Friday, September 23, 2011
There is something about daredevils that attracts us. The fact that another human being is capable of doing that thing that scares us the most fascinates everyone. To witness their bravery, their audacity, brings us to a state of wonder and delight.
When I learned about Phillpe Petit, I was immediately reminded of Karl Wallenda, a famous circus performer who died in my hometown while trying to perform a wire walk. I was only two years old when this happened, so of course I don't have a recollection of the incident. But his death remained as part of the collective conscience of the island.
Mr. Petit did something almost impossible. The Twin Towers stood as two concrete giants in NYC, and they seemed untamable. He was lured to them and in the end, he conquered them. He proved the impossible to be possible.
This all made me wonder about risks. After all, Mr. Wallenda had done these acts and he was an expert in doing them, but he failed at a much less complicated attempt. Why did one was a success and the other failed? Given the two circumstances an equal stand, why is it that one crossed over and the other fell short?
We all agree that a life without risks is not worth living. Risks are the opportunity to change, to grow, and to conquer. We all win and loose in different circumstances, and each result will bring something. We will regret some of the risks taken, but we will also celebrate others. The question is, when. When do we take these risks.
For our daredevils, the wind factor was the most crucial of risks, and it determined the final outcome. We need to let the wind in our lives pass, before we take the next step forward. For this wind will determine you crossing to the other side or falling to the ground.
Thursday, September 22, 2011
Helvetica. Yes, the font. I saw this documentary devoted to its history and popularity that caught my attention right away. But, more than Helvetica per se, I was fascinated by the art that created it in the first place, meaning, the type design.
Of course, this is a very specific art. It has to do with beauty and practicality, with language and the message that it represents. The basic lines and curves arranged so perfectly, that it gives the impression of having a life of their own. For example take...
This is the letter g in lower case in the font Bakersville. I read a blog post that described it as fragile, gentle, delicate, soft, fashionable and fun. And it is all these things! Now g lowercase in Bakersville is an instant favorite. But one does not take the time to examine language with such detail, and we are missing out on beauty right in front of us.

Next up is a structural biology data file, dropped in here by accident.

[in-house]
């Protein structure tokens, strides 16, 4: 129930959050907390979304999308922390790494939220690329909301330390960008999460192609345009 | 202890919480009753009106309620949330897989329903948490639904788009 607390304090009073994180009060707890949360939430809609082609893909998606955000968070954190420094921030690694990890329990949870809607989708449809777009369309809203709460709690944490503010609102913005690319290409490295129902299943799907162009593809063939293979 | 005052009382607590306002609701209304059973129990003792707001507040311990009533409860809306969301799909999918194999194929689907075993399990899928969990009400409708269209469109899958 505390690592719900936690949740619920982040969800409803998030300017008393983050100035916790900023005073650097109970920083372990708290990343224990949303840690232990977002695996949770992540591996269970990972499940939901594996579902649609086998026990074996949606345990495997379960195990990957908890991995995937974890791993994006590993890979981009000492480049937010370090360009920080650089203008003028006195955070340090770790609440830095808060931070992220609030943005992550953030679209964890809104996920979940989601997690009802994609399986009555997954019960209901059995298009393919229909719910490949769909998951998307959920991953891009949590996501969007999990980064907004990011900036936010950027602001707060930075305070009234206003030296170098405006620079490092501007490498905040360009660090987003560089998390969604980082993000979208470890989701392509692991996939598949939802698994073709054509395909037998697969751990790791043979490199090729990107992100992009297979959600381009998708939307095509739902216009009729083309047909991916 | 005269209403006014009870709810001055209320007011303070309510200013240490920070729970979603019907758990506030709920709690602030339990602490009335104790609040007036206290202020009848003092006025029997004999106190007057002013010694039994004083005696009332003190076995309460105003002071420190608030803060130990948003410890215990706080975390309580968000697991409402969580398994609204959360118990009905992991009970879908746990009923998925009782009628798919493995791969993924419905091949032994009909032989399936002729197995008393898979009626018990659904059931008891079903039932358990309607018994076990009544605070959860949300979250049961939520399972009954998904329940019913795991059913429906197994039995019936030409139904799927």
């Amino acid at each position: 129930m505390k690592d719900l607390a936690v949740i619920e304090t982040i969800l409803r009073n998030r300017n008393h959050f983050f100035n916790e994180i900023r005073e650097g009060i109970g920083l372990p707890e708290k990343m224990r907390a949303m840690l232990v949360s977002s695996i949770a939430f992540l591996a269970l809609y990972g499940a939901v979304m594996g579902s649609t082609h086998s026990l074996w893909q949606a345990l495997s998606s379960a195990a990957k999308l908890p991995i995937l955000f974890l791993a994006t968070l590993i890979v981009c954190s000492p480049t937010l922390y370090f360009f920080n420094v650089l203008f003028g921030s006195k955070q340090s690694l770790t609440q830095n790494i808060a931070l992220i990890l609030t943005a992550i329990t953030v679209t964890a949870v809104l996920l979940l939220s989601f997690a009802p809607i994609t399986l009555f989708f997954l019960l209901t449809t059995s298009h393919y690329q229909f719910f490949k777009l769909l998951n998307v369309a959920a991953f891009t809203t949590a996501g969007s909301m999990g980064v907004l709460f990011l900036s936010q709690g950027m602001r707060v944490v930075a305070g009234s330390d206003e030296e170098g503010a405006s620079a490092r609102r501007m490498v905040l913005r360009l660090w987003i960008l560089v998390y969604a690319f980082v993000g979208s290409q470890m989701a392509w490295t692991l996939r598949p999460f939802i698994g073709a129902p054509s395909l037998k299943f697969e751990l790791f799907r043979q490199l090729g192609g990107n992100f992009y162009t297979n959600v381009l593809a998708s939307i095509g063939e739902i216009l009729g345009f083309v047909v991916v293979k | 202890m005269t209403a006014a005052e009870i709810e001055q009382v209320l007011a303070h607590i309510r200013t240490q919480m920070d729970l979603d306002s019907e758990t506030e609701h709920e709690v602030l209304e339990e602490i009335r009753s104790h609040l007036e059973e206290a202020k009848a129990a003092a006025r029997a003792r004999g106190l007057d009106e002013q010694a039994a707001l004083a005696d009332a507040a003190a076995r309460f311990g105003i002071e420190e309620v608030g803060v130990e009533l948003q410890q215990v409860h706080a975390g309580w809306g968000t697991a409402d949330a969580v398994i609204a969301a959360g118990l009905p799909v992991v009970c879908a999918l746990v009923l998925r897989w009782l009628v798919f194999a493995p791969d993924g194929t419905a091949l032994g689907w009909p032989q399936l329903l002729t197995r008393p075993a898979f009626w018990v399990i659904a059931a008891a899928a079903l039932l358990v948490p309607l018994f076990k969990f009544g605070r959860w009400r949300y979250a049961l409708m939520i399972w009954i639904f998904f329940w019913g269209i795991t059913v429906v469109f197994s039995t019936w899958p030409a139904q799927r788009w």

I know this is a photography blog, and maybe you have no interest in the world about what I am writing about. But I honestly think that in order to become better photographers, we need to pay attention to art, in general. Be it in a font, or a drawing, or a piece of good writing, beauty will appear to us through any of these forms. This in the end will give our eyes a sharp attention to spot beauty when is presented to us. We will have the ability to recognize it and not miss our next good shot.
Tuesday, September 20, 2011
TTV (Through the Viewfinder) is a technique that adds a moody quality to any imagery. The idea would be to take a picture or video through the lens of another camera, usually an old, vintage one, to recreate the dusty and shadowy feel of the antique viewfinder. I found this short clip for TTV in video, which I had never seen. I am not sure if it's a real TTV (photographers and videographers can produce digital filters to resemble this effect), but I really liked it anyway.
Oh yesss.... I started working there about a month ago, and so far, it's been good. This is the first time in my life that I work at a retail store. It is hard on the legs, that's for sure, and one has to keep up with so many details. But I am finally getting used to the hectic flow and understanding where everything goes. Finally I will start receiving some much needed cash flow.
Are you a fan? Don't have a clue of what Anthropologie is? Here's an article that writes on the style they represent and how they do it.
Thursday, September 15, 2011
It is our duty to understand our frailty, for in our weakness we will find our peace....
I have been writing more than the usual. Not on the blog nor the public eye, but in the solitude of my space. I pulled out an old journal and have been writing non stop for the past couple of weeks, pouring out most of the confusion I've been carrying for the last year. It feels like having a battle with myself, questioning and answering all my arguments in the same line of thought. It's good. I've needed it.
Thanks for being here.